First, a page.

JTDQNHD (full length)

JTDQNHD (full length)

  • Type: Independent
  • Genre: Physical Theatre
  • Date: 2023-06-02
  • Location: Centro Coreográfico Canal, Nave 73
  • Number of performers: 1
  • Duration: 75 mins
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Jugamos Tan Duro Que Nos Hacemos Daño

Full length solo performance.

Performance dates:

About the production:

"Jugamos tan duro que nos hacemos daño" is the latest production by artist Fernando Troya, translating to "We play so hard it hurts."

The genesis of "Jugamos tan duro que nos hacemos daño" dates back to 2019, focusing on the study of cruising—an event where men gather in public spaces seeking intimate and sexual contact. Historically, this practice emerged due to the lack of spaces for queer individuals and gay men to interact openly, forcing them to hide in the shadows to seek intimacy anonymously. Despite the evolution of these spaces into safer environments, like the Oeverlanden in Amsterdam, cruising remains a stigmatized subject in the Netherlands, and the production aims to open a dialogue on this sensitive topic.

The artistic exploration began in 2020 with the conceptualization of a piece commissioned by the Amsterdam University of the Arts (AHK) for the physical theater department (MIME opleiding). This work, titled "The Art of Loneliness," delves into the feeling of returning home alone despite numerous interactions with others. Subsequent pieces, including "Soft Space Gone Hard" commissioned by the Dutch performing arts university ArtEZ in 2021, and "PETERS" commissioned by the Dutch dance university CODARTS in 2022, contributed to the evolving research on queer dynamics.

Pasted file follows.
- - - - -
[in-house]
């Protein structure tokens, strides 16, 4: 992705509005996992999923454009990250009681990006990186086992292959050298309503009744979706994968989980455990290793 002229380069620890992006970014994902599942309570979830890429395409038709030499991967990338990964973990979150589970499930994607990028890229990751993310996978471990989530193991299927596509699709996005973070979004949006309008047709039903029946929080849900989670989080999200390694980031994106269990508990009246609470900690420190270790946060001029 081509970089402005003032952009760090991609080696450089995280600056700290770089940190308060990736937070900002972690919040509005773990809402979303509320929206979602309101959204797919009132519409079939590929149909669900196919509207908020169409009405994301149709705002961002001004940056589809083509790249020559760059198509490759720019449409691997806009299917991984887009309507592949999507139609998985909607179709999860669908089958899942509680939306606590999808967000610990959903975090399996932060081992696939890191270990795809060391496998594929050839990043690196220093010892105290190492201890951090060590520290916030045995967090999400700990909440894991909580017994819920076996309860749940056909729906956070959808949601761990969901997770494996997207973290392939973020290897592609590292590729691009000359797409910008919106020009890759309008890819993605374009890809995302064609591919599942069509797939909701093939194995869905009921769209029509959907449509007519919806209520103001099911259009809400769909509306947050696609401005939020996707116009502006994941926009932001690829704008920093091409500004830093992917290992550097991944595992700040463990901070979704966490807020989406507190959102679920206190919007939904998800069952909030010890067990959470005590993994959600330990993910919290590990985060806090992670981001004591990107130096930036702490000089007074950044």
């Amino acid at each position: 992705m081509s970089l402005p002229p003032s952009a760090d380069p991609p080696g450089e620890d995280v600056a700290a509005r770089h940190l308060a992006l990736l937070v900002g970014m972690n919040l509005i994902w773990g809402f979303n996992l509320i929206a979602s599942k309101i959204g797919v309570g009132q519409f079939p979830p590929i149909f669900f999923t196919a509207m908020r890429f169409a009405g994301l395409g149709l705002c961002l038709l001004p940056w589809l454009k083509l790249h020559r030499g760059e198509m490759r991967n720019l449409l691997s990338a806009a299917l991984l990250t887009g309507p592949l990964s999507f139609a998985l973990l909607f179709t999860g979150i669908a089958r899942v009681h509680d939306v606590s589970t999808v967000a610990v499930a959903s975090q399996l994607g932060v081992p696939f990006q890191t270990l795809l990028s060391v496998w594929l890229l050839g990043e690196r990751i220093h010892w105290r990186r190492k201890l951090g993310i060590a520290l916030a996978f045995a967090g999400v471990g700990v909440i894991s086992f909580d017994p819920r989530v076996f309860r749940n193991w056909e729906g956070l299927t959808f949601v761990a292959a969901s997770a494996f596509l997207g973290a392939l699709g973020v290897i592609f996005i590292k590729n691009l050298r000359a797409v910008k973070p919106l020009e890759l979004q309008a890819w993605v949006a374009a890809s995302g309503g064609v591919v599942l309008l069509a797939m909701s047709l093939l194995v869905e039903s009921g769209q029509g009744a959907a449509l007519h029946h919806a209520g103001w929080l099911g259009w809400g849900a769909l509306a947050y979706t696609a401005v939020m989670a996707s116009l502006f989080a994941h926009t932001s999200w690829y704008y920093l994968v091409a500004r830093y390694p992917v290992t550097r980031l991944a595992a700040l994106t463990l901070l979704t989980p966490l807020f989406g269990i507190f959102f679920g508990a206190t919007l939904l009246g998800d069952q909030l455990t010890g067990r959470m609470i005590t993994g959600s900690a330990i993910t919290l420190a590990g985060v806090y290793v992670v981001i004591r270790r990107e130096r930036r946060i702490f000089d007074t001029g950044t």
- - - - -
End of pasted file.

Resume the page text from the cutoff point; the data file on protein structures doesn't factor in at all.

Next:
The culmination of this research occurred in 2023 with the full-length production of "Jugamos tan duro que nos hacemos daño." While inspired by cruising, the piece goes beyond, exploring the emotional dynamics of queer individuals in relationships with others and, more significantly, with themselves. It delves into the impact of shame and guilt carried from adolescence into adulthood, unraveling toxic and abusive dynamics towards oneself and others.

About the research:

Jugamos tan duro que nos hacemos daño has two important lines of research, the first, is the object as live scenography. The use of the object, in particular 10/12 mattresses, as the scenography the performers interacts with. This helps to enhance the metaphorical imagery the audience receives, and have a very active dialogue with space, constructing and deconstructing new spacing constantly. There are more than 8 different spaces within the performance, and its constructing and deconstructing are coherent with the dramaturgical line of the show. All underlining the major effort the character has to make to go through all the adventures his particular Never Land offers. 

The second line of research is based on the study of cruising from an artistic scope. This evolved into the understanding of why shame is such a present emotion in queer relationships and spaces, taking as queer the act of cruising itself - cruising is an event where men gather in public spaces seeking intimate and sexual contact - A space that has been shadowed, stigmatized and condemned by society for way too long. Forcing them to grow up hiding, and most importantly, even liking the adrenaline these encounters provide, almost like a drug. This turned the interest of the maker towards the toxicity queer relations might hold due to the impact this uprising has. The abuse we seek, perceiving ourselves as something that should be punishable and hidden. We do not only find it difficult to establish limits for others, but for ourselves, delving into destructive behaviors, and being confused by the necessity of being taken care of and not knowing what that even means for ourselves.  

All of the studies above are interlaced with the Peter Pan fairy tale, to give the performance an extra dramaturgical layer and a unifying thread. This allows to draw a parallelism in between the characters of the fairy tale and the spaces in which the novel occurs with the autobiographical traces contained in the performance 

I have traveled to Neverland and met many Lost Boys. Lost men playing Lost Boys” (from one of the texts by José López included in the performance).